# Get the Level of a Given Key in a Binary Tree

The level of a key in a specific binary tree generally refers to the distance that is present between the root of the binary tree node and the node that is containing the desired key. It is very important and noteworthy how many steps are required to reach the desired key. Before we move further to the implementation details of the tree, let us carefully review the major concepts which are related to the binary tree.

This pattern will make sure that we have a solid foundation and understanding of the techniques that will help us in getting the level of a given key in the binary tree. Once we are familiar with all the interesting concepts and algorithms we can move forward and learn the examples that will help us understand the various algorithms, and code more effectively. They are very valuable when it comes to storing and managing data and processing the data.

We are given a binary tree and a key; with that, we have to write the level of the binary tree as well. Extracting the level of the binary tree can sometimes be cumbersome as it involves creating many different functions which carry their type of mechanism and, at last, provide the result.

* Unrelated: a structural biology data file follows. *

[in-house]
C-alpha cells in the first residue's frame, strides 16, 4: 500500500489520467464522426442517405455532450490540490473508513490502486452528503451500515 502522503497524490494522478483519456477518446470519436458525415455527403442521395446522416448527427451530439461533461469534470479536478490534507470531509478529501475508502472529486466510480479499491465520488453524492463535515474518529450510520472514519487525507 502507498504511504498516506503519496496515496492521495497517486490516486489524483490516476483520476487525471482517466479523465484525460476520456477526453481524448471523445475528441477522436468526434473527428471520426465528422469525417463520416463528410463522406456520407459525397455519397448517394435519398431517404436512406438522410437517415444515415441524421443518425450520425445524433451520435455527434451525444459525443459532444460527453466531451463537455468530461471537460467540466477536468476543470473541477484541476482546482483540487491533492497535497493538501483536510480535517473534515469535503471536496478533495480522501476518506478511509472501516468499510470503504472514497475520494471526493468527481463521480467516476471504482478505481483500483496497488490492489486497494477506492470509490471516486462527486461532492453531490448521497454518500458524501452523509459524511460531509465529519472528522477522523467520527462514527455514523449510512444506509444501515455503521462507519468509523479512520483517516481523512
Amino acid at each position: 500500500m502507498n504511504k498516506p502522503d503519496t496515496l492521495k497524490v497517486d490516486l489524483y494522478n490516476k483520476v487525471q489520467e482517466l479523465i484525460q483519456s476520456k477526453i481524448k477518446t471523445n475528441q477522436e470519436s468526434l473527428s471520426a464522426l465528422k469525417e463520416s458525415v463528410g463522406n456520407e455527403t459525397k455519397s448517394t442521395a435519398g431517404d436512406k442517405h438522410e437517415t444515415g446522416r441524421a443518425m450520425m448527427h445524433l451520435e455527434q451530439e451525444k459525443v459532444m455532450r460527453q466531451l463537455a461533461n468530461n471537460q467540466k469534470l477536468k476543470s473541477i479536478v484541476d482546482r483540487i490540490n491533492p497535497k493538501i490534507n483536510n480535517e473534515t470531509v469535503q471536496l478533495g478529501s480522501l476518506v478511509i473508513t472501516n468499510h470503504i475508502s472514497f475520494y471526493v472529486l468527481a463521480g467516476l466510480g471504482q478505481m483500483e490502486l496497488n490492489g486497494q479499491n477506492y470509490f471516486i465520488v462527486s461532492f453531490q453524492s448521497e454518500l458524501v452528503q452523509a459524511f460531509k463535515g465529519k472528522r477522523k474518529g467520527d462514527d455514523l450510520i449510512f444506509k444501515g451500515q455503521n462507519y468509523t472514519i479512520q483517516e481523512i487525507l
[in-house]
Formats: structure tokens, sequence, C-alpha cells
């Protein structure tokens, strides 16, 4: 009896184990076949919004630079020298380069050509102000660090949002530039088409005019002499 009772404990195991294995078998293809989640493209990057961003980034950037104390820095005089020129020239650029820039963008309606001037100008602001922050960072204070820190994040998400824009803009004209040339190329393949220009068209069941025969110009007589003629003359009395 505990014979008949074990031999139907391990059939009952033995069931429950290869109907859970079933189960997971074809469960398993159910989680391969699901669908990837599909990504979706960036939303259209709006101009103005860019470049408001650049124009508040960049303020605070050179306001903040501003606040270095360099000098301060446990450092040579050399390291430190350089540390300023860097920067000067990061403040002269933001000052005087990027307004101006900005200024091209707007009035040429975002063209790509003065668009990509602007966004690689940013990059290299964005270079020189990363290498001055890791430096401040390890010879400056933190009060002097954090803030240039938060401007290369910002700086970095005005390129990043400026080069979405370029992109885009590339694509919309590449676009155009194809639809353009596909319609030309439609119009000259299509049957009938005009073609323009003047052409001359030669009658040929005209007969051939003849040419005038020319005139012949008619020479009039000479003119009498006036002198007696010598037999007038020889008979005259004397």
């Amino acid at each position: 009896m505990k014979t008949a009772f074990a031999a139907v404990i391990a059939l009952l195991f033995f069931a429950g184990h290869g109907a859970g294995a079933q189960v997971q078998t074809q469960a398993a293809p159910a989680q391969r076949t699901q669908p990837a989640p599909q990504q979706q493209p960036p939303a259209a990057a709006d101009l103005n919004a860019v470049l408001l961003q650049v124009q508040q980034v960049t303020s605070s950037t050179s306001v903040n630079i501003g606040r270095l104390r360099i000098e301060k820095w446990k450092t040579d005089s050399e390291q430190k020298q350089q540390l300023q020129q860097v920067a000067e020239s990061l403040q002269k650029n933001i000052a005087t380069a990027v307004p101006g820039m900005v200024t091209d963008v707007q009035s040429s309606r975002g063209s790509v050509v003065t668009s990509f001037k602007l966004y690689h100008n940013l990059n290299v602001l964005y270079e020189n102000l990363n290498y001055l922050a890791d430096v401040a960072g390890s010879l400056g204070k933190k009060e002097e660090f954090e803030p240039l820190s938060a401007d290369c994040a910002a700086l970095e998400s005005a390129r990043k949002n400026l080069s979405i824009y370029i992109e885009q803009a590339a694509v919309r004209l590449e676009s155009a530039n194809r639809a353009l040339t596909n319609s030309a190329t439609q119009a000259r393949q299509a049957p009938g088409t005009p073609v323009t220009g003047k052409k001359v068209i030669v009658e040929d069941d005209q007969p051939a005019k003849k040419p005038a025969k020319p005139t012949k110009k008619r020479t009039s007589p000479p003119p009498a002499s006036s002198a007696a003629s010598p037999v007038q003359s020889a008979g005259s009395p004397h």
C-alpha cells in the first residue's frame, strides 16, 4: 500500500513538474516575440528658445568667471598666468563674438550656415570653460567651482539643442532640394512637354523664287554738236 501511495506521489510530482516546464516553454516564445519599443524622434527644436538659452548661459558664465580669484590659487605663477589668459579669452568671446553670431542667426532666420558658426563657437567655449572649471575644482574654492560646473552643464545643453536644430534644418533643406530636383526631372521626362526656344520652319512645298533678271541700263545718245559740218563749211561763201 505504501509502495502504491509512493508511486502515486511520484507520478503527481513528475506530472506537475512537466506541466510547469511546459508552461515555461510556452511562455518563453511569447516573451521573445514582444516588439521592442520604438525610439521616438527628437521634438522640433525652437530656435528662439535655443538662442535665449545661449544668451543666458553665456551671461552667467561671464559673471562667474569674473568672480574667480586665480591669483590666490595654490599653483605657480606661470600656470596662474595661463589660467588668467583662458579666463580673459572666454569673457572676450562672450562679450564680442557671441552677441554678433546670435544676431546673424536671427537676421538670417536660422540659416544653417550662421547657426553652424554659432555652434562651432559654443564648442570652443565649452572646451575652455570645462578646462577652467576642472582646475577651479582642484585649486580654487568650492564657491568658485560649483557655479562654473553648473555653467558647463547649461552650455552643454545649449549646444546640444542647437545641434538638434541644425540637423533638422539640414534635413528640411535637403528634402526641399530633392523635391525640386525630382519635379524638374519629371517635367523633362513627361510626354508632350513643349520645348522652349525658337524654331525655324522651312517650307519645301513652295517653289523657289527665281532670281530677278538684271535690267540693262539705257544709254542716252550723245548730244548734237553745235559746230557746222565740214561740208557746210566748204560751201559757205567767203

### Implementation

Output

A step-by-step explanation of the code

1. The code begins by declaring the necessary header files to help us carry out the input/output operations.
2. Next, in the program, we define a structure called 'Node' that contains three members: a data value and a pointer to the left and right child.
3. Next, we create a function called 'getlevelUtil', which is a helper function that helps find out the node level in the binary tree.
4. Within this function, the node first checks out the basic condition, whether the node is NULL or not; if not, it returns 0.
5. In case the current node's data matches up with the data value that we have been assigned, then it signifies that the node has been found, and the current level of that particular node is returned.